Carl here! You just finish a long weekend of camping, and now it’s time to take down your tent. Taking the tent down is pretty easy, but folding it up and making it fit in the original box is another story. It just never seems to fit. Ever have that problem? I have.
I could try folding the tent randomly and hope that it fits, or I could use my brain and figure it out mathematically. I’m going to try the math solution, only because I already tried three times to fold it randomly and couldn’t get it in the box. So much for quantum mechanics.
Kids, this is why they make you take math in school. Let’s see, the tent is 16’ long, 10’ wide and 8 feet tall. That’s 16 times 10 times 8, equals 1280 square feet. The box is 3’ long by 1’ high and 1’ wide. That’s 3 square feet. So 1280 should equal 3. Not! I think this problem calls for fuzzy math, maybe even physics. If I could just remove the space between the molecules of the tent, it would shrink the tent down enough to fit in the box. No, I’m not a genius but I did watch Honey I Shrunk the Kids. If I only had his shrink gun; I could shrink everything I need for camping down to pint size, put it in a shoe box, take it to the camp site, un-shrink it and be ready to go in just minutes. How great would that be? The shrink gun could also be useful in your marriage. The wife puts on some extra pounds, BAM! Problem solved.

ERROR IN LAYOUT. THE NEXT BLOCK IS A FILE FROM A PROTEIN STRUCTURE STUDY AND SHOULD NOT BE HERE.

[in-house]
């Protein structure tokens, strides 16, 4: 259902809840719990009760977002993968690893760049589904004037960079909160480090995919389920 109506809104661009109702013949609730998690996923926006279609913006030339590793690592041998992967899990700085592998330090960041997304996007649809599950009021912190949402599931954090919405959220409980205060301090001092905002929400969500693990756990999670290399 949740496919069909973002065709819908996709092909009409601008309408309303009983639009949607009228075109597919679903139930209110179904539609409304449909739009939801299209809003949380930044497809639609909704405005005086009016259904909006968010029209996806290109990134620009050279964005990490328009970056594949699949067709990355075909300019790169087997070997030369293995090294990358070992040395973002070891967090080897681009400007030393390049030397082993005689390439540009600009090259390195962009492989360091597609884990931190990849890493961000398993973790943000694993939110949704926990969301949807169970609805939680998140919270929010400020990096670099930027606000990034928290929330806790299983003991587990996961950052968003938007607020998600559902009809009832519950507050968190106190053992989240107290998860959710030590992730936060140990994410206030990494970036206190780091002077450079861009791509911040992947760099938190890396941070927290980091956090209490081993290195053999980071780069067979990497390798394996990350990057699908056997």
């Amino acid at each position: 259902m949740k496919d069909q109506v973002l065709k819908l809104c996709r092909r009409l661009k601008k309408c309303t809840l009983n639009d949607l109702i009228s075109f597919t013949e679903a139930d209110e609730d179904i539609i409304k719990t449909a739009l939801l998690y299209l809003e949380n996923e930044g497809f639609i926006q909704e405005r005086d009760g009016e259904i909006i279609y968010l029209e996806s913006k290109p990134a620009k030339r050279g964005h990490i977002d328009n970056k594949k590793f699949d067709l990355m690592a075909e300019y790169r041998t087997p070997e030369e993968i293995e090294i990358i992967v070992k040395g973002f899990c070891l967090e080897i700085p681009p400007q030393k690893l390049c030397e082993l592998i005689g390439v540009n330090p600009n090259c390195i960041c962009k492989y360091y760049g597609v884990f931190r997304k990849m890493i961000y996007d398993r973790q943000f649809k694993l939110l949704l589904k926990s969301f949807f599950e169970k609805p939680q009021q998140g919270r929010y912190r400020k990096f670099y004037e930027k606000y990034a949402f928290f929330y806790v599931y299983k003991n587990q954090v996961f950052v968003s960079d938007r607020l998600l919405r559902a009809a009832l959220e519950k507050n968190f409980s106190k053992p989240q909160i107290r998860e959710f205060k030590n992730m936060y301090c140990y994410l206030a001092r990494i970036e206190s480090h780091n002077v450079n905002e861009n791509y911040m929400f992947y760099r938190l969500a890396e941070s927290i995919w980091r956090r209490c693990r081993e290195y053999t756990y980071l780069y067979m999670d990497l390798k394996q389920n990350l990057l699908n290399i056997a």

Because of my math limitations, I’m going to look to the Orient for the answer. It’s called Origami, the art of folding. If you can fold a dollar bill into a small little shirt, I’m sure you can fold a tent into a box. Actually, if I just follow the original fold lines of the tent I should be OK. So after a couple times of folding and unfolding the tent, I almost got it to fit. If I had only brought a Origami master with me!
The problem wasn’t the way I was folding the tent, the problem was trapped air. How do you get the trapped air out of the tent……? It’s called the Musilli Roll. I named it after the inventor, me. It works just like old fashioned clothes ringer. You put the wet clothes into the rollers, crank the handle and it forces the water out of the clothes. The tent represents the clothes, the trapped air is the water, but what can I use for the rollers. “Bonnie, can you come over here for a minute?” I unfolded the tent just a little bit, to about a 3 by 8 foot section. “Bonnie, lay down right here and start rolling.” ------ “WHAT” ----- “You called me out here to do what?” “What do you think I look like a ---------.” Right there many things pop in my head. Does she really want me to tell her what she looks like? Does she really want the truth; no, of course not. She can’t handle the truth. Thanks Jack.
So I end up doing it myself as usual. I lie down on one side of the tent and start rolling. As you roll, the air in the tent gets pushed to the opposite side and actually causes the tent to inflate. You just keep rolling until all the trapped air starts to dissipate. Then you fold the tent over again and roll again. You keep doing the roll until the tent is small enough to fit in the box. It helps to have a non- curved body. It’s better to be like a rolling pin than an hour glass. That’s why men are better than women for rolling; less room for trapped air to escape. Of course I wouldn’t mind watching Pamela Anderson do the roll. I’m sure the tent wouldn’t mind either.
Camping fun with Carl, signing off.